The large amount of investment into clean energy and clean technology is a necessary consequence in anticipation to the rise of the middle class. Without a doubt, the rising middle class will be the growth engine for Asia Pacific in the years to come. The increase in the availability of consumer credit, however, and of general consumption will in turn increase the hunger for energy and the need for energy generation.
For business leaders in Asia the imperative conclusion and message is clear and simple –
- to reduce energy, material and water consumption of offices and manufacturing processes
- to design for disassembly and recycling
- to comply with Restriction of Hazardous Substances Directive (RoHS, adopted by the European Union in 2003) and Waste Electrical and Electronic Equipment Directive (WEEE, introduced by the UK in 2007).
While this might seem like a lot to ask for, it is the foundation for innovation of new processes that lead to the development of greener products, improve the lifestyle of people, reduce carbon footprint or waste and help consumers understand energy consumption and waste. The list of opportunities here is extensive, showing plenty of reason for Asian businesses to be in the position to lead if their leaders are able to form their organization’s corporate culture to be open for these new opportunities.
Leveraging Asia’s cultural diversity builds opportunities for sustainability innovation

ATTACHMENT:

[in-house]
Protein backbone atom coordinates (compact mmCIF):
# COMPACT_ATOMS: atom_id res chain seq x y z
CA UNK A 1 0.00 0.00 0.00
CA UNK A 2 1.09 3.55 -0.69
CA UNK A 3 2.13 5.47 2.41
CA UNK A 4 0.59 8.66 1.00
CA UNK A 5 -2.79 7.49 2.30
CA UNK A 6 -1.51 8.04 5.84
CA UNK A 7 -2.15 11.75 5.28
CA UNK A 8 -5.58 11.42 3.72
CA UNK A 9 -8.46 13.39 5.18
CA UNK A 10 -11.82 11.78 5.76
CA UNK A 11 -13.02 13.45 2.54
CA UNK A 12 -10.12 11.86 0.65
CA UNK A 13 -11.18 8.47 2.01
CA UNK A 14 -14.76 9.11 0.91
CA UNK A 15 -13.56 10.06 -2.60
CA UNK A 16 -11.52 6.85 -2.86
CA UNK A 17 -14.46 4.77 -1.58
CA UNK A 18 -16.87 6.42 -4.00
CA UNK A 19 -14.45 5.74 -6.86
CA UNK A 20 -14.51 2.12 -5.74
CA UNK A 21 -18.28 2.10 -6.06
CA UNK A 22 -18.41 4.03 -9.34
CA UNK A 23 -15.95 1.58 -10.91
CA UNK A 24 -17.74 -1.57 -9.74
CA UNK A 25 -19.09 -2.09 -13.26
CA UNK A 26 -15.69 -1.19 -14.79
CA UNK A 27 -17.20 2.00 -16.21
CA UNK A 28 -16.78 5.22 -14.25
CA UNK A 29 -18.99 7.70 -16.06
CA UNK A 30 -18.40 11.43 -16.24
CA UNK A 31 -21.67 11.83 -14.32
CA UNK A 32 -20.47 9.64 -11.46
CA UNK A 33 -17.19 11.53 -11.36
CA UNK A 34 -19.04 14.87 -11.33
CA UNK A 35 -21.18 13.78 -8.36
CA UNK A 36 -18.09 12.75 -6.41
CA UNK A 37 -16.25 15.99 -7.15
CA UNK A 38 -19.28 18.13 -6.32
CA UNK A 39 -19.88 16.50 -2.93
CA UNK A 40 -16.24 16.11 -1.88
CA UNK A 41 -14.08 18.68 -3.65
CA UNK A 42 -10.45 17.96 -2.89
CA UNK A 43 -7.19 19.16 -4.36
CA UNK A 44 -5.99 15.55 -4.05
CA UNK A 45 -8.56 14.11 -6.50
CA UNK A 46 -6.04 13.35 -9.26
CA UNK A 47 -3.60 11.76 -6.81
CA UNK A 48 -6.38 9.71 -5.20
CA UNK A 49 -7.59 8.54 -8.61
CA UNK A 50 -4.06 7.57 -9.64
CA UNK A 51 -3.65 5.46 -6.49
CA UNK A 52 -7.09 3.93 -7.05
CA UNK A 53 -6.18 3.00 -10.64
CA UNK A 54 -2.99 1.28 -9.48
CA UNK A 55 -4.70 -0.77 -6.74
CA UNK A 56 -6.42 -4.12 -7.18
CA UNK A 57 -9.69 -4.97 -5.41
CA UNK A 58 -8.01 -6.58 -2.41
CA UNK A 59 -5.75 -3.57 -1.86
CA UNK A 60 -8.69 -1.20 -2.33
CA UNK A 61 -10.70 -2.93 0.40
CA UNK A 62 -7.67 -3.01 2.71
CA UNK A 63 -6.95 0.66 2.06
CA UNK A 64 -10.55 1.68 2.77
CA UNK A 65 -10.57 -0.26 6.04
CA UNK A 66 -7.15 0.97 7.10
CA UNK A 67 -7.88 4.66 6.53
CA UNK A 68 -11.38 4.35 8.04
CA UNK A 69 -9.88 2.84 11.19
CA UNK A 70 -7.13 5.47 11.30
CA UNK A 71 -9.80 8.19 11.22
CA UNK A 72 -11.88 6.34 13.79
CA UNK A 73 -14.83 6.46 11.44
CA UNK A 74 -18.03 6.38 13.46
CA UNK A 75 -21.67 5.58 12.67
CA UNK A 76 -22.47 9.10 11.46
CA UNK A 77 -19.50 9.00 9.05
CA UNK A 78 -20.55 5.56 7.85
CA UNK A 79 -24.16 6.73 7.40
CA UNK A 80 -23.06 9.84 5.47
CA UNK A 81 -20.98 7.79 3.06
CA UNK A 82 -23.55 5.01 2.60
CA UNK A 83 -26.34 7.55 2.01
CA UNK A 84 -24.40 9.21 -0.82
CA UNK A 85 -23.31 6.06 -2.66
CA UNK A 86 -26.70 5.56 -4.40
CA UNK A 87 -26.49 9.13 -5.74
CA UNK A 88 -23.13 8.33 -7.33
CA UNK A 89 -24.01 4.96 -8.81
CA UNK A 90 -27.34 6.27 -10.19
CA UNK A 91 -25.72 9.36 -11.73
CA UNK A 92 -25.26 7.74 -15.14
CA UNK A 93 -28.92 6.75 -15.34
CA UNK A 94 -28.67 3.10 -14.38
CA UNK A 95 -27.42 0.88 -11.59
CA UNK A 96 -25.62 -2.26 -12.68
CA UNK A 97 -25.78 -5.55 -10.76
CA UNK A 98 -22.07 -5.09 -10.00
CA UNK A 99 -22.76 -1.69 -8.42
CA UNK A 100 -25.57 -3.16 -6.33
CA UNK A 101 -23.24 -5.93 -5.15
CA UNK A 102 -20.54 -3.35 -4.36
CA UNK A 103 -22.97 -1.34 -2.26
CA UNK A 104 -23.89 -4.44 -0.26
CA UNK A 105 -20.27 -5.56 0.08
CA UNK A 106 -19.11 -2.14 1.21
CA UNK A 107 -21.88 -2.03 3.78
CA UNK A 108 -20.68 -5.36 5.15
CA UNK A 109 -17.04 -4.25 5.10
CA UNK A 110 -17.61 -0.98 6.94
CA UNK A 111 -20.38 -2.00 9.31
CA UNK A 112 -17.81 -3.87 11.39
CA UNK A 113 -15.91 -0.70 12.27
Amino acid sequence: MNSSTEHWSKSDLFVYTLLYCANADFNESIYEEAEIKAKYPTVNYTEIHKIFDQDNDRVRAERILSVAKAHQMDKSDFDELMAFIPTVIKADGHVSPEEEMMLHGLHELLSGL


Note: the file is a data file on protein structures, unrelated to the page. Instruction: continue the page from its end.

In Asia, it is not uncommon to find diverse cultural situations, not only in business but also at the ethnic, national and regional levels. As innovation is best achieved through an open dialogue of different opinions and ideas, this diversity of the Asian markets and culture has the potential to be a petri-dish for nurturing innovation. Organizational cultures need to be primed to accept innovation, and thus one of the biggest challenges for Asian business leaders is to embrace the regional cultural diversity as well as establish an organizational culture that is conducive to innovative products or services.
Business leaders in Asia need to be aware a) that success for companies of any size is rooted in its organizational culture, and b) that a guiding framework of behaviour, norms and values can lead an organization to becoming a high-performing business. To alter corporate culture – with the aim of providing meaningful innovation to society at large – companies need to start with listening to the customer, and understanding consumers’ needs and requirements. Luckily, it has become very easy today to be attentive and to listen to the experience customers have with companies. There are myriad possibilities for connections between companies and their customers - more than ever before - through technological advancement in interconnectability, social networking and cloud computing.
The opportunities are vast for the true Asian leader to guide businesses to significantly contribute not only towards their own commercial success, but also the success of the region as a whole. Today, the market-moving innovation and cultural dynamism is what builds a country’s or a company’s prominence. It will definitely be challenging to navigate an increasingly complex, multi-polar environment with geo-political challenges, economic and cultural differences. However, Asian business leaders are in a good position to step up and steer organizations toward more mature and dynamic economies through innovations in clean tech and sustainable design. More than ever, there is a role to be played in Asia to build authentic, clear, consistent, strategic and solid brand stories for the innovation of products and services to enable all of us, collectively and consciously, to contribute to a better world.
Jake Layes is Autodesk’s Head of Clean Tech Business Development in Asia Pacific.